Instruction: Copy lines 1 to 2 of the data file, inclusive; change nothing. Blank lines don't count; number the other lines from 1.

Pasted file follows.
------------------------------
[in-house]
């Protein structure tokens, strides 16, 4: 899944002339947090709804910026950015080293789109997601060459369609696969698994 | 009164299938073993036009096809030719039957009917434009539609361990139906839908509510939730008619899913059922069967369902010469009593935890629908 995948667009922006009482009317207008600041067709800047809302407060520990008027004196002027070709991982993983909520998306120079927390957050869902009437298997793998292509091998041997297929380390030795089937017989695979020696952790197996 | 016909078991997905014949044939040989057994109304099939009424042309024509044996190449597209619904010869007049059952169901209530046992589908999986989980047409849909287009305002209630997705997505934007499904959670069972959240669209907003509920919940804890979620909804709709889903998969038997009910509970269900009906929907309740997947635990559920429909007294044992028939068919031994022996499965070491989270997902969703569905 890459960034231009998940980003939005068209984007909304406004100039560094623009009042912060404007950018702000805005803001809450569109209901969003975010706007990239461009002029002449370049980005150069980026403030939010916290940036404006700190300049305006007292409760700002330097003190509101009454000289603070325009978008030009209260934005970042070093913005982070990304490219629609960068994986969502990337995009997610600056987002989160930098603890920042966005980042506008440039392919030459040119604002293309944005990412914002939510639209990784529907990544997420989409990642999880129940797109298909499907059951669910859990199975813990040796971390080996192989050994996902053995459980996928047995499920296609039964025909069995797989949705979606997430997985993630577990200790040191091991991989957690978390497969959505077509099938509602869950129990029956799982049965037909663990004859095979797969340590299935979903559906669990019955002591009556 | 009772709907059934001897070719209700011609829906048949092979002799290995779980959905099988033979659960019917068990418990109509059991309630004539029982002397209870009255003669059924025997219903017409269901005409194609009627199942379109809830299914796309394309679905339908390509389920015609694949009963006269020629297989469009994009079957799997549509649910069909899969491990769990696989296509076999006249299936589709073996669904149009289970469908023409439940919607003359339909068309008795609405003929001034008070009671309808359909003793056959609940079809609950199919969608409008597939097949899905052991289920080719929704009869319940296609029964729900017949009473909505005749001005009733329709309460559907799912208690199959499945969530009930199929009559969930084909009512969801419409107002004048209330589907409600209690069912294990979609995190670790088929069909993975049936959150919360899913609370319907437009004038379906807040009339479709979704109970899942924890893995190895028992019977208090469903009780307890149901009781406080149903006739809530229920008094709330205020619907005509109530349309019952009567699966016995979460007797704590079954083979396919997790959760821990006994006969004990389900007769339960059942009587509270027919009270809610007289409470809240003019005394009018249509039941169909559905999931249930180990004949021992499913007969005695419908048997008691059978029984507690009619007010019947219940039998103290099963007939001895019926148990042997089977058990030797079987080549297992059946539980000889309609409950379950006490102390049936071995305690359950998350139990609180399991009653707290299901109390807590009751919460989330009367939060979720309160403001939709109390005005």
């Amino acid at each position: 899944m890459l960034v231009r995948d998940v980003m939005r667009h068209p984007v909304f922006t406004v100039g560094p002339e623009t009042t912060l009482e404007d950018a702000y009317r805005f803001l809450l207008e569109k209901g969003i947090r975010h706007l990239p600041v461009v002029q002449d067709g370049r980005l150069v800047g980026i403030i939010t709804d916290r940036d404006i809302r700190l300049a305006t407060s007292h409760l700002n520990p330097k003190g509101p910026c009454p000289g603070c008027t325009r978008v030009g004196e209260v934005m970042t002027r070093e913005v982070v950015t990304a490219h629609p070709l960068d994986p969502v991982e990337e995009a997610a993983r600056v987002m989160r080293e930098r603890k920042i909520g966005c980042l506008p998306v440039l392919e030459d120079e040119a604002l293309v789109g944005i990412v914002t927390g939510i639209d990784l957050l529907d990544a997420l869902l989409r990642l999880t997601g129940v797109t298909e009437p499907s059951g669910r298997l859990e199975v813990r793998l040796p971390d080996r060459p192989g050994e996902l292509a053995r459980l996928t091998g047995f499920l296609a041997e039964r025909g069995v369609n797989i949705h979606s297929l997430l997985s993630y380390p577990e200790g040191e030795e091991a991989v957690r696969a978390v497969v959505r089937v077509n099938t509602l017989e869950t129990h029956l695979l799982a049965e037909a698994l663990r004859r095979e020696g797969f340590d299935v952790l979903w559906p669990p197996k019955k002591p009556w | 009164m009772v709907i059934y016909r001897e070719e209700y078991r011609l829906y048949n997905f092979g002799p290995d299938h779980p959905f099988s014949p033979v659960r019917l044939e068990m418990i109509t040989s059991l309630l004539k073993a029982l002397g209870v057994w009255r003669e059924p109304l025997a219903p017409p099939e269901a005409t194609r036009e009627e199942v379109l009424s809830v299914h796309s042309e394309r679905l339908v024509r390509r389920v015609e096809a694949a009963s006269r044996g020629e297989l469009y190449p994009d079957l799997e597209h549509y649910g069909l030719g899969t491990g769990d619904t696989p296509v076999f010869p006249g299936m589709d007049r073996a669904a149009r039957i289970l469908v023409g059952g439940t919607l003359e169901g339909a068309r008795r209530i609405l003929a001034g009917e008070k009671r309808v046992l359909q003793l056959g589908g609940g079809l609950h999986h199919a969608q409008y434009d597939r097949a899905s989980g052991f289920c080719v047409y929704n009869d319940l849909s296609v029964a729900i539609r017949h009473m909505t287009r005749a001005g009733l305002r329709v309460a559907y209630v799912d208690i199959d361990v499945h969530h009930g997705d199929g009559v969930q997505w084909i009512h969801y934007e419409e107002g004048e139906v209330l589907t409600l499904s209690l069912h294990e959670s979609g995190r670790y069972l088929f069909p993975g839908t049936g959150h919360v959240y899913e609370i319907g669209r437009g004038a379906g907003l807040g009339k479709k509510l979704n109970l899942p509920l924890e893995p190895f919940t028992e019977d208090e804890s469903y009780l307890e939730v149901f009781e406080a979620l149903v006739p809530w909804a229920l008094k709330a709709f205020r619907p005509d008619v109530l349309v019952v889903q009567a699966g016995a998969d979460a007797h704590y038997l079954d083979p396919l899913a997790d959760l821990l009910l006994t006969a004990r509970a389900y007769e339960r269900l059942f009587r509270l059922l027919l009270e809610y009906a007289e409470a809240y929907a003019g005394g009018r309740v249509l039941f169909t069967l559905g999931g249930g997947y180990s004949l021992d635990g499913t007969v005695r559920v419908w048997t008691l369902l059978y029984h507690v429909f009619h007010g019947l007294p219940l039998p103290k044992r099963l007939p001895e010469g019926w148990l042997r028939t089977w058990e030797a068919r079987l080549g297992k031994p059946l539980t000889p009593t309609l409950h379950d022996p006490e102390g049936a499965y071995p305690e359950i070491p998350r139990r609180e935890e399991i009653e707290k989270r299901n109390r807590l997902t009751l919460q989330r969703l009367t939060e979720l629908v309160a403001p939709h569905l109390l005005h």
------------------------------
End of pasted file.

[in-house]
């Protein structure tokens, strides 16, 4: 899944002339947090709804910026950015080293789109997601060459369609696969698994 | 009164299938073993036009096809030719039957009917434009539609361990139906839908509510939730008619899913059922069967369902010469009593935890629908 995948667009922006009482009317207008600041067709800047809302407060520990008027004196002027070709991982993983909520998306120079927390957050869902009437298997793998292509091998041997297929380390030795089937017989695979020696952790197996 | 016909078991997905014949044939040989057994109304099939009424042309024509044996190449597209619904010869007049059952169901209530046992589908999986989980047409849909287009305002209630997705997505934007499904959670069972959240669209907003509920919940804890979620909804709709889903998969038997009910509970269900009906929907309740997947635990559920429909007294044992028939068919031994022996499965070491989270997902969703569905 890459960034231009998940980003939005068209984007909304406004100039560094623009009042912060404007950018702000805005803001809450569109209901969003975010706007990239461009002029002449370049980005150069980026403030939010916290940036404006700190300049305006007292409760700002330097003190509101009454000289603070325009978008030009209260934005970042070093913005982070990304490219629609960068994986969502990337995009997610600056987002989160930098603890920042966005980042506008440039392919030459040119604002293309944005990412914002939510639209990784529907990544997420989409990642999880129940797109298909499907059951669910859990199975813990040796971390080996192989050994996902053995459980996928047995499920296609039964025909069995797989949705979606997430997985993630577990200790040191091991991989957690978390497969959505077509099938509602869950129990029956799982049965037909663990004859095979797969340590299935979903559906669990019955002591009556 | 009772709907059934001897070719209700011609829906048949092979002799290995779980959905099988033979659960019917068990418990109509059991309630004539029982002397209870009255003669059924025997219903017409269901005409194609009627199942379109809830299914796309394309679905339908390509389920015609694949009963006269020629297989469009994009079957799997549509649910069909899969491990769990696989296509076999006249299936589709073996669904149009289970469908023409439940919607003359339909068309008795609405003929001034008070009671309808359909003793056959609940079809609950199919969608409008597939097949899905052991289920080719929704009869319940296609029964729900017949009473909505005749001005009733329709309460559907799912208690199959499945969530009930199929009559969930084909009512969801419409107002004048209330589907409600209690069912294990979609995190670790088929069909993975049936959150919360899913609370319907437009004038379906807040009339479709979704109970899942924890893995190895028992019977208090469903009780307890149901009781406080149903006739809530229920008094709330205020619907005509109530349309019952009567699966016995979460007797704590079954083979396919997790959760821990006994006969004990389900007769339960059942009587509270027919009270809610007289409470809240003019005394009018249509039941169909559905999931249930180990004949021992499913007969005695419908048997008691059978029984507690009619007010019947219940039998103290099963007939001895019926148990042997089977058990030797079987080549297992059946539980000889309609409950379950006490102390049936071995305690359950998350139990609180399991009653707290299901109390807590009751919460989330009367939060979720309160403001939709109390005005």